Americans come to Roma's rescue

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The Americans are coming, the Americans are coming... 67 years after Allied forces marched unopposed into the Italian capital, on Friday 15 April AS Roma became the first major Italian club to end up in foreign hands.

Thomas DiBenedetto is the American in Rome who has taken the plunge into the murky, mysterious world of calcio – where nothing is ever as it seems but everything is crystal clear to those who have shaped that exclusive members' club.

DeBenedetto (right) announces his takeover

The Sensi family, who are walking away with a tidy sum after 18 years at the helm of the Giallorossi, have known that world inside out – first under patriarch Franco and then more recently with his daughter Rosella. But in truth Roma have never been invited into the inner sanctum occupied by Juventus and the Milanese clubs.

Despite on-field progress – a league title in 2001, two Italian Cups and two Italian Super Cups, three second-place finishes in the last four seasons – the Sensi family, under the Italpetroli umbrella company, ended up saddling the club with debts reckoned to be north of €300m.

So when their major creditor Unicredit Bank decided that the situation was no longer sustainable they looked outside Italy for a white knight, knowing that no viable rescue package would be forthcoming at home.

DiBenedetto and his consortium – which includes Fenway Sports Group, parent company of the Boston Red Sox and Liverpool – offered the best option for all parties involved. Even so, there was a maze of financial intrigue to unravel before the American would commit, including 90 claims from former club employees – one of which was a reported outstanding payment of €5m to former striker Gabriel Batistuta.

The devil is in the detail, as they say, so while rumours abounded in the capital that DiBenedetto would walk away from the deal, as his fellow countryman George Soros had done in the past, he and his advisers were in fact completing the most stringent of due diligence.

There was plenty of euphoria in the Stadio Olimpico last weekend ahead of the league game against Palermo when the news came through that a deal had finally been reached, with the stars and stripes in prominence along with the somewhat lost in translation “Welcome Uncle Tom” banners.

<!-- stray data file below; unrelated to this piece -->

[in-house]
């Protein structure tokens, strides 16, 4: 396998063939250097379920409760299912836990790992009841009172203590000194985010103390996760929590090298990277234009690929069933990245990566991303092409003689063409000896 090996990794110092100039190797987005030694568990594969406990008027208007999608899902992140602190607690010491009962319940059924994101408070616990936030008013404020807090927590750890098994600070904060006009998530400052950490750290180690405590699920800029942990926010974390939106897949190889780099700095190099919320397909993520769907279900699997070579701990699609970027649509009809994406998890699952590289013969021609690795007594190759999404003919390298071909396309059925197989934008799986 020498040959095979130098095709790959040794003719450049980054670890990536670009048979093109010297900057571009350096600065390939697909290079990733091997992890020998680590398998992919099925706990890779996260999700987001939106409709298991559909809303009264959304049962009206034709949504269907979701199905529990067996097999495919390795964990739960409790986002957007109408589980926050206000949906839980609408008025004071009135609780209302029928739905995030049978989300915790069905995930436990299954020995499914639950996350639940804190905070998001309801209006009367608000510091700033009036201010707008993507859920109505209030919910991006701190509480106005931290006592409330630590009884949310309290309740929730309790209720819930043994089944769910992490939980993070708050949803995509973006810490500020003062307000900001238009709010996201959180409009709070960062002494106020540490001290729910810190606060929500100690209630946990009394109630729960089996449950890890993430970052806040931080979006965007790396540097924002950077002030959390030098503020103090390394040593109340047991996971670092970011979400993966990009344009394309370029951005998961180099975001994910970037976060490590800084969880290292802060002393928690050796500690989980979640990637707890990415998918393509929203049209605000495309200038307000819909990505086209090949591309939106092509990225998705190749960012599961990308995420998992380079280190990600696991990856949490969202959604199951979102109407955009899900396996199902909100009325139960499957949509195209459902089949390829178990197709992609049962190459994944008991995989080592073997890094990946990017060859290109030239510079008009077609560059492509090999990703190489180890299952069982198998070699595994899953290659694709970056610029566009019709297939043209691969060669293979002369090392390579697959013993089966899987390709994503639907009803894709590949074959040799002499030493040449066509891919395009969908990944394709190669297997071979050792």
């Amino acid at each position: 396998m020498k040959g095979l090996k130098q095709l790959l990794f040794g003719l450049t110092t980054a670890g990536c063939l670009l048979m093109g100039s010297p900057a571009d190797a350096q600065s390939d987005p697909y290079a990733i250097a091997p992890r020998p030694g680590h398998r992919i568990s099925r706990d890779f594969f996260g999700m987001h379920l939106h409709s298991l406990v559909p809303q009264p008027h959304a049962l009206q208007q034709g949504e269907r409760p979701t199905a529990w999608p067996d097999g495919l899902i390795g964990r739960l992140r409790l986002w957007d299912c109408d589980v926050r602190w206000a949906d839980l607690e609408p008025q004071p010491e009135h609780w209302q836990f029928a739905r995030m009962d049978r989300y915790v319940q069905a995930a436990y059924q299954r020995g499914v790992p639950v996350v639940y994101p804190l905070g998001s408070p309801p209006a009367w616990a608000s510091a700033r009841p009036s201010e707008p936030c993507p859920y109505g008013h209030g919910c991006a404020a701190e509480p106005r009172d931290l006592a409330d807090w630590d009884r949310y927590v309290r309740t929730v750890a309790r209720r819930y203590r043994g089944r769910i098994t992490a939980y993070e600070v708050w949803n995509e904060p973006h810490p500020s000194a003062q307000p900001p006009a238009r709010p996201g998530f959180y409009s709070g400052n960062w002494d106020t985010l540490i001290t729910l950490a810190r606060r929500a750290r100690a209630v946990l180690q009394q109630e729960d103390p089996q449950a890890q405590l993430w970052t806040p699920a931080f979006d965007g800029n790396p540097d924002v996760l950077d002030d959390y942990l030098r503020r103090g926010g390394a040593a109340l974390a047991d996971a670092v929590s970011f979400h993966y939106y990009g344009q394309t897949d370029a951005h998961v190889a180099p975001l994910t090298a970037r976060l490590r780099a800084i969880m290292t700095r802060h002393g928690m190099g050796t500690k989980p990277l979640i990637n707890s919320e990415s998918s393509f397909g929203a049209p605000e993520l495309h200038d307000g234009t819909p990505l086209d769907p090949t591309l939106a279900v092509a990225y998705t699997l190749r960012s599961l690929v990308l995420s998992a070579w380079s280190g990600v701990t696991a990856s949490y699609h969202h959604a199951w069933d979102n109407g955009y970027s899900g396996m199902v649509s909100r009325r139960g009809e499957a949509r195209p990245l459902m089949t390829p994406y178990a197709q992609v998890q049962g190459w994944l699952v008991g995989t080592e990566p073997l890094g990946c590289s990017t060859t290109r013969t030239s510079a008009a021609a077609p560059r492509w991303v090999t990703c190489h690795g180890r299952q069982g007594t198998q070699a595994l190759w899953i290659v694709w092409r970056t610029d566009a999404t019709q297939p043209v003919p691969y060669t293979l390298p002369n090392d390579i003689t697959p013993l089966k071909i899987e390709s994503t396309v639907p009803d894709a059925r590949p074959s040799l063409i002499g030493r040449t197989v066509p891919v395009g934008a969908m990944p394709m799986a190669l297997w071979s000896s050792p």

Romans welcome the Ital-American

Despite his Italian origins from the Abruzzo region, DiBenedetto seems very much the archetypical American businessman of a certain age and manner so he has needed to surround himself with those who have a feeling for local sensibilities.

One such is James Pallotta, one of four partners in the newly-formed group DiBenedetto AS Roma LLC. He's also an Ital-American but his maternal grandmother was born near Rome.

What the new bosses will find when they arrive at Trigoria training complex will be a mixed bag of those secure in the knowledge that they will have a part to play in the new organisation and those nervously awaiting their marching orders.

Already earmarked as sporting directors are Franco Baldini and Walter Sabatini – the former back at the club where he worked alongside Fabio Capello, the latter having been instrumental in bringing Javier Pastore to Palermo before inevitably falling out with the Sicilian club’s firebrand owner Maurizio Zamparini.

They will be given the task of attracting star names – Gigi Buffon and the aforementioned Pastore are heading the list – but they will not be bankrolled in the manner of mega-rich Arab backers, which should at least ensure that a sense of realism remains intact.

Whether Vincenzo Montella stays on as coach must also be dealt with delicately, but Carlo Ancelotti returning to a club where he played with distinction would help expunge fan doubts over whether the Roman identity will be diluted.

There is no doubt that situation at the club can only improve and although DiBenedetto naturally set out the remit of winning the league, what is needed is a period of stability – and failure to qualify for the Champions League may not be a disaster after all, despite Lazio’s participation.

Serie A as it stands – click for more stats

With Serie A set to have its quota reduced to three clubs in the competition from the season after next, then, the new-look Roma could concentrate on domestic matters from August safe in the knowledge that the new investment will cushion the blow of missing out on Europe’s premier competition.

As they say, Rome wasn't built in a day but at least the foundations have been laid.